Resources you might find useful for the challenge
- Frameworks such as PICO, SPIDER and others are used to help to identify the key concepts and search terms for literature searching.
- The PRISMA flow chart used to record the reviewers search results, the appraisal results and evidence.
- The Library guide to Literature reviews: Scoping Reviews
Read this journal article:
Horey, D., Fortune, T., Nicolacopoulos, T., Kashima, E., & Mathisen, B. (2018). Global Citizenship and Higher Education: A Scoping Review of the Empirical Evidence. Journal of Studies in International Education, 22(5), 472-492. https://doi.org/10.1177/1028315318786443
*Note the number of authors and reviewers involved in this process
Answer these questions
What were the goals of their Review?
Did the reviewers include Grey literature from government agencies and Professional organisations?
Did they publish their search strategies and search terms in the Method?
Which Journal databases did they use for searching?
Do they indicate which literature was screened for inclusion, or excluded from their review, and why?
The PRISMA diagram (Hovey, 2018, p 481) indicates that they started with 748 records. After screening how many papers were finally reviewed?
What was the conclusion? Was there evidence from the literature that could influence teaching practice?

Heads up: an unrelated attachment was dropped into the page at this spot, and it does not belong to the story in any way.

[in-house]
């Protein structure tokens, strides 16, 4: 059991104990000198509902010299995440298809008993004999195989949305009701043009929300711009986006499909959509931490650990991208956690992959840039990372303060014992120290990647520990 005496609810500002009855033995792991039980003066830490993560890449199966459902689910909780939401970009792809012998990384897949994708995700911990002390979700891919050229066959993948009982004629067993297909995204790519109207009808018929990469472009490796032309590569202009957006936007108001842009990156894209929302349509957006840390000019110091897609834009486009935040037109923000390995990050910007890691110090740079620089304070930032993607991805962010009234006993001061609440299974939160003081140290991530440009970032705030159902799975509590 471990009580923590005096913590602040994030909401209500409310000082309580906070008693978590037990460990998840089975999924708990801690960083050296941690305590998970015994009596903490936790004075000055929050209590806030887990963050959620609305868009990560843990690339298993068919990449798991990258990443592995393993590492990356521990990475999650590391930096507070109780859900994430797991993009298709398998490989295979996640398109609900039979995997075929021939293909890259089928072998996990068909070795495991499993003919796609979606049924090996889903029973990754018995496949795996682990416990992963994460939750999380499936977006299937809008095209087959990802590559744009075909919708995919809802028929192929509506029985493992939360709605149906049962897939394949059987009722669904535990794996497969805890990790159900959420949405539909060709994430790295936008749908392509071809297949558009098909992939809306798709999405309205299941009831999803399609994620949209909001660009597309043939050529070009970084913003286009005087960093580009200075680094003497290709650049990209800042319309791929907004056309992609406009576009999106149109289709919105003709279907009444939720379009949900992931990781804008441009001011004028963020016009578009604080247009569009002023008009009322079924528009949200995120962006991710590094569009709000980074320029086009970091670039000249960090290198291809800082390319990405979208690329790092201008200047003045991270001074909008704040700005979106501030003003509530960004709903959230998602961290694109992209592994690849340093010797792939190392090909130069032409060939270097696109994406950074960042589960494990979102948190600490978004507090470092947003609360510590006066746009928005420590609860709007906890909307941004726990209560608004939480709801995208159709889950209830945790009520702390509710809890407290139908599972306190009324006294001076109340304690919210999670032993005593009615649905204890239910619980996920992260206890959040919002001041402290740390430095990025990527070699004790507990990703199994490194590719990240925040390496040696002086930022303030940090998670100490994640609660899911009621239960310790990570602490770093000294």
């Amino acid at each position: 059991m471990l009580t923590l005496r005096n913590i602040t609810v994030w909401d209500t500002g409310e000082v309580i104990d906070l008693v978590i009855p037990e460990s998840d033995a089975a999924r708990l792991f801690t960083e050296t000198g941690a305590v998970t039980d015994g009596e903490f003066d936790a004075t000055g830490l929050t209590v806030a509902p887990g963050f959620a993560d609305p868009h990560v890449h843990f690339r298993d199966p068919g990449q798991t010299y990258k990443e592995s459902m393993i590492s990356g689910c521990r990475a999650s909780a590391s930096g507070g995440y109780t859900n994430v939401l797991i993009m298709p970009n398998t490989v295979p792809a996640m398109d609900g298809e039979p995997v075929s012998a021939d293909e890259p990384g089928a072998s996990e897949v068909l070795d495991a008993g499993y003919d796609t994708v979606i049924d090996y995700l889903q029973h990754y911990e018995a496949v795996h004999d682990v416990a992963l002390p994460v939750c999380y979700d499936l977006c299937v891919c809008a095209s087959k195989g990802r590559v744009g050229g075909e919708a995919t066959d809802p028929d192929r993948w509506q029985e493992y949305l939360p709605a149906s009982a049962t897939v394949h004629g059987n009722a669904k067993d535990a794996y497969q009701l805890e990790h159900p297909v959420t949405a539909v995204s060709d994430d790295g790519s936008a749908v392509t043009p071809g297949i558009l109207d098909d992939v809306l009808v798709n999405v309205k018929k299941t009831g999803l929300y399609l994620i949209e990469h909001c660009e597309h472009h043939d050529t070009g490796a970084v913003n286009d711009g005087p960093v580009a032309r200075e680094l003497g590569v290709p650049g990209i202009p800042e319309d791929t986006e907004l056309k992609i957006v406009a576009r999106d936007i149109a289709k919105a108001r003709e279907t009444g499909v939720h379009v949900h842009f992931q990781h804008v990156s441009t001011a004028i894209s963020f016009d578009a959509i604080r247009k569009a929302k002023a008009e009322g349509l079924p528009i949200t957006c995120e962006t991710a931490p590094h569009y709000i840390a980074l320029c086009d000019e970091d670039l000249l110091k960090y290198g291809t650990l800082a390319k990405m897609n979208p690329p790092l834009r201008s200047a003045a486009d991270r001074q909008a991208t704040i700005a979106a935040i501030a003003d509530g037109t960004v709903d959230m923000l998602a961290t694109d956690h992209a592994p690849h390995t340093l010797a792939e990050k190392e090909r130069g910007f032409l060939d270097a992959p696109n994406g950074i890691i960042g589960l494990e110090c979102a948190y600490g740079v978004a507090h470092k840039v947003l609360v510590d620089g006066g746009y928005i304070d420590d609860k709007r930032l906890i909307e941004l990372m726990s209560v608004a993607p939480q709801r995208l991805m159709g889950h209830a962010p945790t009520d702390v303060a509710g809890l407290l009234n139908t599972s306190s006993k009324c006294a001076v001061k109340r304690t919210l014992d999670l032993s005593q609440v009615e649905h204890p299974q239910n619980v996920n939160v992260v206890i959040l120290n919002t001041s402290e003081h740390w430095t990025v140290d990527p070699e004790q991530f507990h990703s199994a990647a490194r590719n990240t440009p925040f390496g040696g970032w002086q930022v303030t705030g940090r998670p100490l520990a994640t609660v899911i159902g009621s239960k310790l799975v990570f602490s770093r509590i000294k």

More about Scoping Reviews
Scoping literature reviews (and Critically Appraised Topics) have become an important class of journal articles published in professional and discipline specific research journals. These review articles can provide a rationale for evidence based professional practice or policy on a specific topic. Scoping reviews need only involve one or more authors, can be conducted quickly, and review empirical research literature which is not necessarily the authors’ original research.
A scoping review, like a narrative review, will analyse and discuss the published literature of research activity around a particular topic. The review will always involve a methodical and thorough approach to searching and selecting the literature for the review. The terms Systematic Review or Systematic-Like Review are often used to describe a range of other types of literature reviews (Grant & Booth, 2009). It is always important to remember though, that a scoping review is a lot less arduous than a full systematic review.
Example of another published scoping review:
Egan, A., Maguire, R., Christophers, L., & Rooney, B. (2017). Developing creativity in higher education for 21st century learners: A protocol for a scoping review. International Journal of Educational Research, 82, 21-27. https://doi.org/https://doi.org/10.1016/j.ijer.2016.12.004
Example for "What is in a Scoping Literature Review?":